What is Car Sickness?
Any motion that a pet is not used to can cause them to feel ill and disorientated. While some animals see a car trip as an exciting journey, for others it can become a stressful time of feeling ill and unwell. The first signs of car sickness are yawning and excessive drooling (sometimes followed by vomiting).
What Causes Car Sickness?
Car sickness can be caused by:
- Car motion
- Previous bad experiences in a car
- A first-time ride
- Anticipation of the destination
Help for Car Sickness
Conditioning can go a long way in helping your pet to overcome car sickness. Sit with your pet inside a parked car with the engine off, playing with toys and giving your pet praise and positive attention. Let your pet get used to these new surroundings. Initially, just sit in the car with your pet and give him/her lots of praise and love for not showing any symptoms of sickness.
Next, repeat the same thing for the next few days, but this time, run the engine (don’t forget the praise!). Next, when the engine is running, try backing out of the driveway and then pulling up to the house again. Continue showing praise. Finally, try going around the block and keep this up until your pet is able to ride without getting sick. For severe cases and for long trips, you may want to try motion sickness medication – always consult with your vet.
There are many herbal and homeopathic remedies that can safely help treat and prevent car sickness without harmful side effects for your pet. Zingiber officinalis has a long history of use in relieving the symptoms of nausea, vomiting, indigestion, flatulence and dizziness. Working mainly in the digestive tract, Zingiber boosts digestive fluids and neutralizes acids, making it an effective alternative to conventional anti-nausea medication.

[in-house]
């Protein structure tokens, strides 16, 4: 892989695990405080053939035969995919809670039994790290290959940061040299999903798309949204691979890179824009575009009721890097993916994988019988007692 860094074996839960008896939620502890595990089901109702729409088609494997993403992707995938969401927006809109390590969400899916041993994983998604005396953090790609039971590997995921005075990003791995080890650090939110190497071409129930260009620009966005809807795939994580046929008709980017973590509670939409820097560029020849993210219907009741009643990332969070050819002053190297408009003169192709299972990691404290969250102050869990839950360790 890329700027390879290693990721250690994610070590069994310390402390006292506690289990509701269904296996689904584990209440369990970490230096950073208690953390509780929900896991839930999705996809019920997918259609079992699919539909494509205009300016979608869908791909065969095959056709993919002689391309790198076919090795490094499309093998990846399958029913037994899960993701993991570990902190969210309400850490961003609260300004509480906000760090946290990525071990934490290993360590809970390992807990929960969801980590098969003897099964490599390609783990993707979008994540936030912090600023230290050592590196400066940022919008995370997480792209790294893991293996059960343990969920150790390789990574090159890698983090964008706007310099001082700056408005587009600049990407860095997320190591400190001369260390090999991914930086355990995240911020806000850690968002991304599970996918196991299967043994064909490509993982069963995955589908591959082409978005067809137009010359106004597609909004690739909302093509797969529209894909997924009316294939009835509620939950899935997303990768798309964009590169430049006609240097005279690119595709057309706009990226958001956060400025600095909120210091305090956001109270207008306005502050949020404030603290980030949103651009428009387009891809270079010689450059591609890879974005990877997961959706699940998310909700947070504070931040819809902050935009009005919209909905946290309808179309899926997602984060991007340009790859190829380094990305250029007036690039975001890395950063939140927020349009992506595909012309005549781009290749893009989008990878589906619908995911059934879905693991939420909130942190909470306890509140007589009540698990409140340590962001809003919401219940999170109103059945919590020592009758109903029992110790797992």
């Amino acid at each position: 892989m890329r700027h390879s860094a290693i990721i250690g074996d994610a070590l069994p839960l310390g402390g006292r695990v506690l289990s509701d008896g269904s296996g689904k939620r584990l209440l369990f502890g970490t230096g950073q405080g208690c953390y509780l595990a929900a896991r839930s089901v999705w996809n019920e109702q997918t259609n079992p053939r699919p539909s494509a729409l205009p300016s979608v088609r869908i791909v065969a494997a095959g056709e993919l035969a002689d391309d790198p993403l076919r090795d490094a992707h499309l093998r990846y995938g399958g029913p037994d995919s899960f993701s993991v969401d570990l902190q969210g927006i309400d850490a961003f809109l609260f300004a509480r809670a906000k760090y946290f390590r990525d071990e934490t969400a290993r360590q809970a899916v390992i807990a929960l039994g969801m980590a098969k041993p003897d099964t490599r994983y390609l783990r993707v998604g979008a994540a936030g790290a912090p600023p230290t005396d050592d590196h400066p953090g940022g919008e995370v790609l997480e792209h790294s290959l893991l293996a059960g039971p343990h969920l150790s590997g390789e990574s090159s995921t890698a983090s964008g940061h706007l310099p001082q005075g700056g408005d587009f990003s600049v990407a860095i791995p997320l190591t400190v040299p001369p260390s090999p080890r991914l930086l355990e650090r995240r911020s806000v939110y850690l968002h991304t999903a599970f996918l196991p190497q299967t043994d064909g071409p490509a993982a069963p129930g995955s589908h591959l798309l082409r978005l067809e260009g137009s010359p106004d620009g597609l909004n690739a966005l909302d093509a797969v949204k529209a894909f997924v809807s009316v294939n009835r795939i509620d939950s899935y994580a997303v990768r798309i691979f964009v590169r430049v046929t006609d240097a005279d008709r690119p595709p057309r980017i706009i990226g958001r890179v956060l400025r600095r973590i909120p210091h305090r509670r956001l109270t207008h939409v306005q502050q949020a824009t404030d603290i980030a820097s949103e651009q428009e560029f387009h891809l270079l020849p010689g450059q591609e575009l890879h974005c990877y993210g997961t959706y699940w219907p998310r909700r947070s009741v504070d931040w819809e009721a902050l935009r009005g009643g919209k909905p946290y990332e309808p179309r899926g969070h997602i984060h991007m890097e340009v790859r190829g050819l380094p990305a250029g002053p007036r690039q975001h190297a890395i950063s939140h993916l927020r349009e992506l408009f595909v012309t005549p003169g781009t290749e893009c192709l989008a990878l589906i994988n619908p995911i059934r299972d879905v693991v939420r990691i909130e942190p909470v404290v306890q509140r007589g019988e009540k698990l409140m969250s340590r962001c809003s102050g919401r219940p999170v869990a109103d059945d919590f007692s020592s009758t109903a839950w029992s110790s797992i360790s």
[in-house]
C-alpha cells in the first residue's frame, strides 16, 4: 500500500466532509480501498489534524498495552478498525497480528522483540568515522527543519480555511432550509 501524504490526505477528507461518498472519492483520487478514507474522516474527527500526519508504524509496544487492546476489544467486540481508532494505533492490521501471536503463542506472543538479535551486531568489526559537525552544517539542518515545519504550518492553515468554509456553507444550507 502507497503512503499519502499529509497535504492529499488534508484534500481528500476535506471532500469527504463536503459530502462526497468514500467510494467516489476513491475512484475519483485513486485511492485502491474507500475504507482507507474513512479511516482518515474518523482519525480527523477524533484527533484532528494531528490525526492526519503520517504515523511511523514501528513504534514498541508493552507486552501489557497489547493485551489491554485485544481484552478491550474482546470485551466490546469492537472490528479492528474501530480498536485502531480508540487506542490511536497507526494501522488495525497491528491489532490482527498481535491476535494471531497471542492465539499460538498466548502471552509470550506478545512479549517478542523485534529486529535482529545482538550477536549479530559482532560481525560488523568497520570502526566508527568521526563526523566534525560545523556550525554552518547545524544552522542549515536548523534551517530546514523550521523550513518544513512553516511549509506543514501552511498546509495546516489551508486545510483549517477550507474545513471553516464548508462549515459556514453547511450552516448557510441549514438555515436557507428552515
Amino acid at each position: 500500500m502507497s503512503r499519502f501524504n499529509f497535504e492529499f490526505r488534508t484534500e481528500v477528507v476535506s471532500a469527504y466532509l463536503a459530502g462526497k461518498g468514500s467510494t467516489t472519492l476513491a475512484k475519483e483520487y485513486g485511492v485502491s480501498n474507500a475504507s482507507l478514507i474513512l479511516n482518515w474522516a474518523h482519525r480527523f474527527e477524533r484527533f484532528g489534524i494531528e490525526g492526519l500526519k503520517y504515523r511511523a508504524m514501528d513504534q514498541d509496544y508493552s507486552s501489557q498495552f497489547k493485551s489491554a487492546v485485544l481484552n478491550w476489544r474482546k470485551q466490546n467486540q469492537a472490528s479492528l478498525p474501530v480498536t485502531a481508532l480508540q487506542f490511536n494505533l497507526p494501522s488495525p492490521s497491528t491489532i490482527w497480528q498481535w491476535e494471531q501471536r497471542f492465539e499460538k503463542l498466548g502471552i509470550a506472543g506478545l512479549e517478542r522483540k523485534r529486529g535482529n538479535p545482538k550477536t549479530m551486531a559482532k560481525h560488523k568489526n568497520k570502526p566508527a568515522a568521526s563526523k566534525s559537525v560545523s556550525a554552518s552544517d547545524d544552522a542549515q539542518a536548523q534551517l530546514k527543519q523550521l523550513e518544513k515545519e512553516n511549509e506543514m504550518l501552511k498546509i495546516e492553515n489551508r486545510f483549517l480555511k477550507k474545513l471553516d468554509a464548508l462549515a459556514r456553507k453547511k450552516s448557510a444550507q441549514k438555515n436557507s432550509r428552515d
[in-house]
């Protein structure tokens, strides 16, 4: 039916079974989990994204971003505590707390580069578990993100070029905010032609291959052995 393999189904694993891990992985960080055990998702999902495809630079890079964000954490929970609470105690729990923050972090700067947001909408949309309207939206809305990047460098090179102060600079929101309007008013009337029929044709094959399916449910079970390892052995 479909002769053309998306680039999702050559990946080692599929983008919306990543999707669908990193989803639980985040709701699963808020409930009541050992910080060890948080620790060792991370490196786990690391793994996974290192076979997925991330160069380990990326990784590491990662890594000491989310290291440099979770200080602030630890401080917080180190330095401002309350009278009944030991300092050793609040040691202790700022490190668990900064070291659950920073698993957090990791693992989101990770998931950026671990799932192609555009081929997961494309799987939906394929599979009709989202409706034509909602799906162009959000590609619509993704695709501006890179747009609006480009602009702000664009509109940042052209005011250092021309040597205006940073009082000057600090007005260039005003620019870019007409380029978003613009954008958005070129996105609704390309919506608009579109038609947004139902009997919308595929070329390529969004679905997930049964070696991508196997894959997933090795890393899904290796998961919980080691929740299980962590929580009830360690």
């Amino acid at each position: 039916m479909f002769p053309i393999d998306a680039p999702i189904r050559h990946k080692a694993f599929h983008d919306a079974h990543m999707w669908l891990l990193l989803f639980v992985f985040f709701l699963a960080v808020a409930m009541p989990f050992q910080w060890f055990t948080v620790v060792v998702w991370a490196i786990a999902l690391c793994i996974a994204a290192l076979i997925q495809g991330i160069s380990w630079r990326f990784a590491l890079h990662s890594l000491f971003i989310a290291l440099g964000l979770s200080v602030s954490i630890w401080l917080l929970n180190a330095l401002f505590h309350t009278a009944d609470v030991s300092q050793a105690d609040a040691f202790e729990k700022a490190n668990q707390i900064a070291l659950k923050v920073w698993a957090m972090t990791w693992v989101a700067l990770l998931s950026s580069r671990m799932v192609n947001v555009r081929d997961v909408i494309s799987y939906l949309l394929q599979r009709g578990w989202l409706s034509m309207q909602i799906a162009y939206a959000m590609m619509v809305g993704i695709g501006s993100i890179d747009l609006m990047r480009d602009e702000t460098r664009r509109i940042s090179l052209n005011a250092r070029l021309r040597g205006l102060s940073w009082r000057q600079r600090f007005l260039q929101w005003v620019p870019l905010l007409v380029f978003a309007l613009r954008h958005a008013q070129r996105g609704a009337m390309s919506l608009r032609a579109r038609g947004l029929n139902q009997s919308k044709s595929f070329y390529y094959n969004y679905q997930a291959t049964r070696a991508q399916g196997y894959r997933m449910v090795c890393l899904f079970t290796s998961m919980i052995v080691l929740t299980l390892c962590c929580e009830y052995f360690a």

Mentha piperita relaxes the muscles of the digestive tract and stimulates the flow of natural digestive juices and bile, while Kalium phosphate provides quick relief of a ‘nervous stomach’. Aconite and Cocculus are homeopathic remedies that treat illness accompanied by fear, anxiety and panic attacks. Pulsatilla vulgaris helps to calm and soothe animals during bouts of travel sickness. It is particularly useful in animals that are averse to being confined in small areas.
More Information on Car Sickness
Tips to Prevent Car Sickness
A number of steps can be taken to help prevent car sickness. Here are some helpful tips:
- While traveling with your pet in the car, open a window a crack to get some fresh air.
- It is important that the dog be able to see out of the window so try to arrange a spot in the car that the dog can get up onto and see the road ahead.
- Train your dog to get in and out of the car with a specific command. This will teach him or her not to get into strangers’ cars.
- Safety first while on the road. If your dog is jumping around inside your car, put him or her in a crate for a short while. After your pet has settled down, open the crate and offer some freedom so long he or she behaves.